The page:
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Exploring Nicollet Avenue’s unusual Lustron houses

The Lustron Corp. began to design porcelain-enameled steel houses in 1947 and marketed them to GIs returning from World War II.

Lustron houses on Nicollet Avenue, Minneapolis.
MinnPost photo by Steve Date
Lustron houses on Nicollet Avenue, Minneapolis.

I lived a few blocks from the row of metal houses on the 5000 block of Nicollet Avenue in Minneapolis for many years before I paid any attention to them. I took more notice about eight years ago when my daughter Emily, who was studying architectural history, told me about how interesting they were.

5009 Nicollet Avenue
MinnPost photo by Steve Date
5009 Nicollet Avenue

About a year ago, I was driving down that block and the afternoon sun reflected off one of the houses like a flashbulb. I was intrigued and decided then that I wanted to learn more about these odd Lustron houses.

The front of Buck Holzemer's Lustron house reflects the afternoon sun.
MinnPost photo by Steve Date
The front of Buck Holzemer’s Lustron house reflects the afternoon sun.

When I found out they were not only porcelain-enameled steel on the outside, but were metal on the inside as well, I wanted to get inside one.

5015 Nicollet Avenue
MinnPost photo by Steve Date
5015 Nicollet Avenue

Buck Holzemer owns the blue house that flashed me that day. A mutual friend introduced us recently and he gave me a tour of his 1950, 1,000-square foot, baby-boomer beauty.

Buck Holzemer and his 1950 Lustron house.
MinnPost photo by Steve Date
Buck Holzemer and his 1950 Lustron house.

The Lustron Corp. began to design houses in 1947 and marketed them to GIs returning from World War II. There were nearly 3,000 of these enameled-steel homes constructed between 1948 and 1950. The low-maintenance exterior, invented by Carl Strandlund of Chicago, had the color baked in. It was meant to appeal to the modern post-war family. Holzemer likens the exterior panels to “the top of your stove.”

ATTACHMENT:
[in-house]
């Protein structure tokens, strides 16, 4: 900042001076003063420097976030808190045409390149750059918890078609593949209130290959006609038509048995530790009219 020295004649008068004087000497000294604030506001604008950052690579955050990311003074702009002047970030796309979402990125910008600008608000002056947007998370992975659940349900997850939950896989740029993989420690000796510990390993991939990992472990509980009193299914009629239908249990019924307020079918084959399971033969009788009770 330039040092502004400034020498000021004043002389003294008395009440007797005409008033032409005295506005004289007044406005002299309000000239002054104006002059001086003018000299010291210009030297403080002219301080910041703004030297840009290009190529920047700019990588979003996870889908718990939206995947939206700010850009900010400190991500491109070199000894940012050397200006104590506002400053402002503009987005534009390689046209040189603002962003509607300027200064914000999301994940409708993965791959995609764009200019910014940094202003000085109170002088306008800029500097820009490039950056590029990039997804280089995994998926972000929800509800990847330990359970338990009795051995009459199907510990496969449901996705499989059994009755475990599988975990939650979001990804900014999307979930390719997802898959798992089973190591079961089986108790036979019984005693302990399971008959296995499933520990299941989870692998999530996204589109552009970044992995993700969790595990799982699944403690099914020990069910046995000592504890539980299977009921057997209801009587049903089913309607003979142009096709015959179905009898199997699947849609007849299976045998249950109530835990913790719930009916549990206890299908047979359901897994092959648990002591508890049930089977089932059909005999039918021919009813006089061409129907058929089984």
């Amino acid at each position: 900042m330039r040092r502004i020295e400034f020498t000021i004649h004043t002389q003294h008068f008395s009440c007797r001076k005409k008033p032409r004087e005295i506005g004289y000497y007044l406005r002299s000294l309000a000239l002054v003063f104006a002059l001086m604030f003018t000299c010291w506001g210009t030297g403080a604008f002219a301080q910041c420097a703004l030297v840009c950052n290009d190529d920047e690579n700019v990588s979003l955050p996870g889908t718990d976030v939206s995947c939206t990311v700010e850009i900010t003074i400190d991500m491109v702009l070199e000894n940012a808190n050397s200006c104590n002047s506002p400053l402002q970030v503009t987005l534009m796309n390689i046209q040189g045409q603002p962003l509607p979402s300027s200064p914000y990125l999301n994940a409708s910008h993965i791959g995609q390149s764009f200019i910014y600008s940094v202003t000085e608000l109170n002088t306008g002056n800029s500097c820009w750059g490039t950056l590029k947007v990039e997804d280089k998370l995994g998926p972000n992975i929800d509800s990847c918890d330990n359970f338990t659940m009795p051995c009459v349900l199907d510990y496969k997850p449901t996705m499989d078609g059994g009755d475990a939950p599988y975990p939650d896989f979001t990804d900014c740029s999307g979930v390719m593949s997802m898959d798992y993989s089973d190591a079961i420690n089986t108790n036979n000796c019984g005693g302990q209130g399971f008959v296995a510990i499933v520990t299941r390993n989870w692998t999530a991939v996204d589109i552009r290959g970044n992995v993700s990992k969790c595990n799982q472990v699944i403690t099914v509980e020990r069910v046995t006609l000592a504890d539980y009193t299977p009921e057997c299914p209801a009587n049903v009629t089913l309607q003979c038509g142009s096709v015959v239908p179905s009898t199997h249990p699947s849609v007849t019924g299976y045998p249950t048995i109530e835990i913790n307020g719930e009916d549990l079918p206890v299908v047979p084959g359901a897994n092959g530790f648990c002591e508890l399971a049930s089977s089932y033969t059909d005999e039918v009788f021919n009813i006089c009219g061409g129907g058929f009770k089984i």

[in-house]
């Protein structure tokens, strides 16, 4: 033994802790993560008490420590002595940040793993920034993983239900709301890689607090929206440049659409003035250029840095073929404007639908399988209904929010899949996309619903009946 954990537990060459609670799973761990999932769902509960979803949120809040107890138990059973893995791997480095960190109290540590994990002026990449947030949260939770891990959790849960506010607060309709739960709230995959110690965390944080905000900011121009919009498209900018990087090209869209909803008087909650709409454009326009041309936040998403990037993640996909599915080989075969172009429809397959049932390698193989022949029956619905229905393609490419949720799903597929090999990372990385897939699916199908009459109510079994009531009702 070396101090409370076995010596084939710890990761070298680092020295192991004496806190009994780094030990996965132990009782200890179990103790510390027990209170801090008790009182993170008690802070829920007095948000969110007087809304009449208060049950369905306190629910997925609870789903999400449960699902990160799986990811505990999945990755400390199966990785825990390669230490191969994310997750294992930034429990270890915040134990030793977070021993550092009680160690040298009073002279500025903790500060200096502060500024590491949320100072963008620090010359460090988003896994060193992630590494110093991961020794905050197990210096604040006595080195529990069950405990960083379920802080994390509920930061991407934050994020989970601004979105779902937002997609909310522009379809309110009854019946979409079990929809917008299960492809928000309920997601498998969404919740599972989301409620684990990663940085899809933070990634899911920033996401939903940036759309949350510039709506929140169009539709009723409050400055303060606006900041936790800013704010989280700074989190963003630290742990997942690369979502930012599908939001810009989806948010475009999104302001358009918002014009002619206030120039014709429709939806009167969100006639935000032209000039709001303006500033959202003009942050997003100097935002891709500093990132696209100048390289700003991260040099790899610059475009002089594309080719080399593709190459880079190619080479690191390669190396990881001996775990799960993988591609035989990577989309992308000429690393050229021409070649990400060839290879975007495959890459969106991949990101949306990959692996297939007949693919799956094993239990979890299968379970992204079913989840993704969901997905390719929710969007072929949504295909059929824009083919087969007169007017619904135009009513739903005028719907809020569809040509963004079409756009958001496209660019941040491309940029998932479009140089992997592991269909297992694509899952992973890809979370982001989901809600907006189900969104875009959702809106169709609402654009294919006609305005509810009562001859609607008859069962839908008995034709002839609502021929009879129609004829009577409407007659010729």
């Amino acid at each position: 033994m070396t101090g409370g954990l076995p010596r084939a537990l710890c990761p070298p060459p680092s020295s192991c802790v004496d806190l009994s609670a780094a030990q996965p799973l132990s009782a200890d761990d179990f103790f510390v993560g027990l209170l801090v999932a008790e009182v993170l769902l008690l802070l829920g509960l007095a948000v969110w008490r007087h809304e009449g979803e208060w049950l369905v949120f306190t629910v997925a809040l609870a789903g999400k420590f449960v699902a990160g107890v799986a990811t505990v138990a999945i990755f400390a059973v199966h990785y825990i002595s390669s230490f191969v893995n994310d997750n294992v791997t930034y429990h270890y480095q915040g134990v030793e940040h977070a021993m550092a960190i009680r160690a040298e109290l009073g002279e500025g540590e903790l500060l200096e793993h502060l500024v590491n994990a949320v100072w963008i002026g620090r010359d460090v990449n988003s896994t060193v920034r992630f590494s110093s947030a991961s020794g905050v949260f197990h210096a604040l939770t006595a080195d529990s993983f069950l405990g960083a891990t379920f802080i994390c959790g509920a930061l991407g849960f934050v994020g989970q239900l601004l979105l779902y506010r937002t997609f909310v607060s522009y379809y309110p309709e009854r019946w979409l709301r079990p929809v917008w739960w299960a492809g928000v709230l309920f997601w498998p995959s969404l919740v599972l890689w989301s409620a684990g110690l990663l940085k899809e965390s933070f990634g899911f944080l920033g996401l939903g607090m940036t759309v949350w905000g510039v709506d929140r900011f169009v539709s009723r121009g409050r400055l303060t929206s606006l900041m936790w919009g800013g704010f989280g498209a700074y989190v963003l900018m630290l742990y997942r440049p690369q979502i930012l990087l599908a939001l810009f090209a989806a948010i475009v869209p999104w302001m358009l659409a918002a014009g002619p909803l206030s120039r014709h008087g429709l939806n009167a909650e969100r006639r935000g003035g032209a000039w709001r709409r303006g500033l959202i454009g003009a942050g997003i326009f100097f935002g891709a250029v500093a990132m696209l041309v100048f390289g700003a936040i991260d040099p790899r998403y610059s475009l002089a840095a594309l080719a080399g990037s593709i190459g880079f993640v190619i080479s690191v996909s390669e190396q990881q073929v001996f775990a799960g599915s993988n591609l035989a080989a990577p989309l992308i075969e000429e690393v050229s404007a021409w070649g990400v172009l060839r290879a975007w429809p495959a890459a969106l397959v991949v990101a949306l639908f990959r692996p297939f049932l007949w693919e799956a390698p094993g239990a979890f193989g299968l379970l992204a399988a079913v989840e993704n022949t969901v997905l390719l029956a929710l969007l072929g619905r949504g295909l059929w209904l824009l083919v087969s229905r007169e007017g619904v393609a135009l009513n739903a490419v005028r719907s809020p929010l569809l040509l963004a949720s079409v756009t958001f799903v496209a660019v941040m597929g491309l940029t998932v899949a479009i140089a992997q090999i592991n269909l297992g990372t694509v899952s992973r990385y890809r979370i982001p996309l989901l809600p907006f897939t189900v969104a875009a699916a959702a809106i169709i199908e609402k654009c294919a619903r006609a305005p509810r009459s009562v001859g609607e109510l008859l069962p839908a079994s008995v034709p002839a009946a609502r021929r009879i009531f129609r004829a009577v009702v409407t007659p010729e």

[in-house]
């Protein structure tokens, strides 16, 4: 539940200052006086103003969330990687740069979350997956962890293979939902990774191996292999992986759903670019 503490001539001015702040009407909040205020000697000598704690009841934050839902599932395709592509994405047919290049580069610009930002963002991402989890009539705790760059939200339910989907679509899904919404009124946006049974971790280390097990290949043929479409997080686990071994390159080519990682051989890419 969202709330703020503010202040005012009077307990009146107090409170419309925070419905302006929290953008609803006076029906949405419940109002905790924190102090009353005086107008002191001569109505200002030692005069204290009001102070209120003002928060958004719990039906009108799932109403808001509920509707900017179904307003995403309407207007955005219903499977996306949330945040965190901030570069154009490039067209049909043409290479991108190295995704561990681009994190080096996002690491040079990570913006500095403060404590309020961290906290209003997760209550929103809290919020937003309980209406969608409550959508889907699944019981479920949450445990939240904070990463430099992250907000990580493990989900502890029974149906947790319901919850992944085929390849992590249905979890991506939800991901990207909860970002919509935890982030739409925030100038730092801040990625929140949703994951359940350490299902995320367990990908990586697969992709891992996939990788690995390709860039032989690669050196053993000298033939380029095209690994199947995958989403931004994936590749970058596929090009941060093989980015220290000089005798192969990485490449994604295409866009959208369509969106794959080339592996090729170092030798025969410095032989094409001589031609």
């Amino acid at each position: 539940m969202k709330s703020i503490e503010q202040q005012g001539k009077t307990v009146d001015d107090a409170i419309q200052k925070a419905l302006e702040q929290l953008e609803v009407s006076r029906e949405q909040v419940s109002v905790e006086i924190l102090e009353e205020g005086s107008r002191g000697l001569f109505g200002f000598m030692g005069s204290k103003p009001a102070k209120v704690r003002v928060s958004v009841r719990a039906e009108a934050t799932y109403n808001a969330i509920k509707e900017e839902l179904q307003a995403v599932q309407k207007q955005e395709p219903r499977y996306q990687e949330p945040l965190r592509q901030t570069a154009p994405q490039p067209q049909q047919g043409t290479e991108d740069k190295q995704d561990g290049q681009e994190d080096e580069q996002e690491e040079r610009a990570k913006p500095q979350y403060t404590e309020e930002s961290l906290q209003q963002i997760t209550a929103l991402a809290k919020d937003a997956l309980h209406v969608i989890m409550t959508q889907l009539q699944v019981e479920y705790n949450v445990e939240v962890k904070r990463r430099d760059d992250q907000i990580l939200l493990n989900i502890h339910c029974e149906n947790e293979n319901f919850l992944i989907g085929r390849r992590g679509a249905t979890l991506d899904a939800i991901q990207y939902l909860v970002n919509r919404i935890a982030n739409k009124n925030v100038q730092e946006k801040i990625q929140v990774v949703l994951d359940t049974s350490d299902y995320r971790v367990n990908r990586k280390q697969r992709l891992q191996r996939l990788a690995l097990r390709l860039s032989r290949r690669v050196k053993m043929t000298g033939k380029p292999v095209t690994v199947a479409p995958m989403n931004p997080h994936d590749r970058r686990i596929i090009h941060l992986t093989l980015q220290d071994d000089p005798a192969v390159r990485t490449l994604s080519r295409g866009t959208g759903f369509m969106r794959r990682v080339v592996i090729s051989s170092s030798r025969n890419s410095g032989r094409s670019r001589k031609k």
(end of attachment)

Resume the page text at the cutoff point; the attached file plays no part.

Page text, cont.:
Roof as well as siding are all metal.
MinnPost photo by Steve Date
Roof as well as siding are all metal.

According to the Lustron Preservation Organization, about 1,500 Lustron houses nationwide still stand. Many of these have fallen into disrepair, but owners such as Holzemer are trying to preserve them in an authentic way as much as they can. This can be difficult, however, because of the unique design and unusual use of metal throughout. Some owners gave up on being true to the original idea and made changes such as putting vinyl siding over the metal finish.

Maintenance and painting of metal panels has been problematic.
MinnPost photo by Steve Date
Maintenance and painting of metal panels has been problematic. Note also the distinctive decorative trellis.

Holzemer removed the siding on his house to expose the original metal. But this caused multiple new problems because of holes in the metal and the difficulty of painting over it. He also fixed a bad kitchen remodel by a previous owner and installed a new heating system among other things.

Buck Holzemer remodeled his kitchen it the original 1950 style.
MinnPost photo by Steve Date
Buck Holzemer remodeled his kitchen it the original 1950 style.

When Holzemer bought the house, he was attracted to the simple, clean, mid-20th century modern style, but he had no idea how much work it would be to restore and maintain.  He laughs and says he probably wouldn’t have done it if he’d known what he knows now.

In this video, Buck Holzemer gives me a tour of the inside of his Lustron house and talks about the restoration and repair work he’s done.

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